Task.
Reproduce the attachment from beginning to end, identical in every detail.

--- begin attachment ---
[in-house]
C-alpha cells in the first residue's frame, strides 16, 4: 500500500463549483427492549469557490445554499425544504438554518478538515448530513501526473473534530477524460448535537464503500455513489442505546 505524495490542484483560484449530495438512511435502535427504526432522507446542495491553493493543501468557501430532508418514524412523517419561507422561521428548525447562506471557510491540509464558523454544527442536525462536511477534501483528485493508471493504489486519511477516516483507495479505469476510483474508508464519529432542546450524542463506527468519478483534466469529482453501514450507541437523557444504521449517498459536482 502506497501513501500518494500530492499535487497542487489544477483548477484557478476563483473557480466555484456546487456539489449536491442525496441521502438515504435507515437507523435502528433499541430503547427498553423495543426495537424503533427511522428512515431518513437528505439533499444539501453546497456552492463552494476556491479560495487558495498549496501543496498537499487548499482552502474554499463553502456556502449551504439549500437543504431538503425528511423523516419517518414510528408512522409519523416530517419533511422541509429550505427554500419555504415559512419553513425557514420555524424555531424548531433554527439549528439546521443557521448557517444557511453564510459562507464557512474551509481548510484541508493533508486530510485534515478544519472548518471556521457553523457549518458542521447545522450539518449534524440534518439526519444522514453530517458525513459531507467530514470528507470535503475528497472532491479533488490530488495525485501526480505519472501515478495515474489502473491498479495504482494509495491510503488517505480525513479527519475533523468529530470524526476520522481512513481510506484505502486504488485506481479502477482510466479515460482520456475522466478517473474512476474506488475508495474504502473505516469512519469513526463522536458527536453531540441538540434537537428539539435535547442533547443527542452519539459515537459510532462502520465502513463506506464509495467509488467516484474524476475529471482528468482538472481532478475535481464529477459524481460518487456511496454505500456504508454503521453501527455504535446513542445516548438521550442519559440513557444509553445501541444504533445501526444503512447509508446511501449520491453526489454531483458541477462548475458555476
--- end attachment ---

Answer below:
[in-house]
C-alpha cells in the first residue's frame, strides 16, 4: 500500500463549483427492549469557490445554499425544504438554518478538515448530513501526473473534530477524460448535537464503500455513489442505546 505524495490542484483560484449530495438512511435502535427504526432522507446542495491553493493543501468557501430532508418514524412523517419561507422561521428548525447562506471557510491540509464558523454544527442536525462536511477534501483528485493508471493504489486519511477516516483507495479505469476510483474508508464519529432542546450524542463506527468519478483534466469529482453501514450507541437523557444504521449517498459536482 502506497501513501500518494500530492499535487497542487489544477483548477484557478476563483473557480466555484456546487456539489449536491442525496441521502438515504435507515437507523435502528433499541430503547427498553423495543426495537424503533427511522428512515431518513437528505439533499444539501453546497456552492463552494476556491479560495487558495498549496501543496498537499487548499482552502474554499463553502456556502449551504439549500437543504431538503425528511423523516419517518414510528408512522409519523416530517419533511422541509429550505427554500419555504415559512419553513425557514420555524424555531424548531433554527439549528439546521443557521448557517444557511453564510459562507464557512474551509481548510484541508493533508486530510485534515478544519472548518471556521457553523457549518458542521447545522450539518449534524440534518439526519444522514453530517458525513459531507467530514470528507470535503475528497472532491479533488490530488495525485501526480505519472501515478495515474489502473491498479495504482494509495491510503488517505480525513479527519475533523468529530470524526476520522481512513481510506484505502486504488485506481479502477482510466479515460482520456475522466478517473474512476474506488475508495474504502473505516469512519469513526463522536458527536453531540441538540434537537428539539435535547442533547443527542452519539459515537459510532462502520465502513463506506464509495467509488467516484474524476475529471482528468482538472481532478475535481464529477459524481460518487456511496454505500456504508454503521453501527455504535446513542445516548438521550442519559440513557444509553445501541444504533445501526444503512447509508446511501449520491453526489454531483458541477462548475458555476